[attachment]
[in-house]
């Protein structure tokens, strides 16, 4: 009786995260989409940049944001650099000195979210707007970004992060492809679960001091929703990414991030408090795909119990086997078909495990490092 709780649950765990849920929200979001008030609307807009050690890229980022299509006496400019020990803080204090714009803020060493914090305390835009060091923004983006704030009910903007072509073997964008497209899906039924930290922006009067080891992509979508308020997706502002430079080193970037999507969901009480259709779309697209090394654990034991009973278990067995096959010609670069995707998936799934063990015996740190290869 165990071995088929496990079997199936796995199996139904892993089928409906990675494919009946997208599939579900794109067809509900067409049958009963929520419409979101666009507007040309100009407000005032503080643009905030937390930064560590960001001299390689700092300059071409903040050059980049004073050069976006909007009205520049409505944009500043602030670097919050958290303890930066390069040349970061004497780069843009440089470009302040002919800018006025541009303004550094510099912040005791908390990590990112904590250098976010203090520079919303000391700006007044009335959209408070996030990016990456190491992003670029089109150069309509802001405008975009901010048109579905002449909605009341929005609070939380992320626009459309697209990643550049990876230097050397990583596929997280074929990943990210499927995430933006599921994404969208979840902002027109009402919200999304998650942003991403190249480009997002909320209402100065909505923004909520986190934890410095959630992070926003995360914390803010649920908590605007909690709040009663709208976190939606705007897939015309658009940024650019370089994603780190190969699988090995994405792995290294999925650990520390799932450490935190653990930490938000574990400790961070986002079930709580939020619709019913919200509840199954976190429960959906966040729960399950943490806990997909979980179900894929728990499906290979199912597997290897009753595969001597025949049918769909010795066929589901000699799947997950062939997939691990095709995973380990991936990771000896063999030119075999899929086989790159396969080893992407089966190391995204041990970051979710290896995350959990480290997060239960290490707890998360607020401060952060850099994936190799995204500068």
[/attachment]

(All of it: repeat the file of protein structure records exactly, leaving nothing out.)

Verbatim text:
[in-house]
């Protein structure tokens, strides 16, 4: 009786995260989409940049944001650099000195979210707007970004992060492809679960001091929703990414991030408090795909119990086997078909495990490092 709780649950765990849920929200979001008030609307807009050690890229980022299509006496400019020990803080204090714009803020060493914090305390835009060091923004983006704030009910903007072509073997964008497209899906039924930290922006009067080891992509979508308020997706502002430079080193970037999507969901009480259709779309697209090394654990034991009973278990067995096959010609670069995707998936799934063990015996740190290869 165990071995088929496990079997199936796995199996139904892993089928409906990675494919009946997208599939579900794109067809509900067409049958009963929520419409979101666009507007040309100009407000005032503080643009905030937390930064560590960001001299390689700092300059071409903040050059980049004073050069976006909007009205520049409505944009500043602030670097919050958290303890930066390069040349970061004497780069843009440089470009302040002919800018006025541009303004550094510099912040005791908390990590990112904590250098976010203090520079919303000391700006007044009335959209408070996030990016990456190491992003670029089109150069309509802001405008975009901010048109579905002449909605009341929005609070939380992320626009459309697209990643550049990876230097050397990583596929997280074929990943990210499927995430933006599921994404969208979840902002027109009402919200999304998650942003991403190249480009997002909320209402100065909505923004909520986190934890410095959630992070926003995360914390803010649920908590605007909690709040009663709208976190939606705007897939015309658009940024650019370089994603780190190969699988090995994405792995290294999925650990520390799932450490935190653990930490938000574990400790961070986002079930709580939020619709019913919200509840199954976190429960959906966040729960399950943490806990997909979980179900894929728990499906290979199912597997290897009753595969001597025949049918769909010795066929589901000699799947997950062939997939691990095709995973380990991936990771000896063999030119075999899929086989790159396969080893992407089966190391995204041990970051979710290896995350959990480290997060239960290490707890998360607020401060952060850099994936190799995204500068």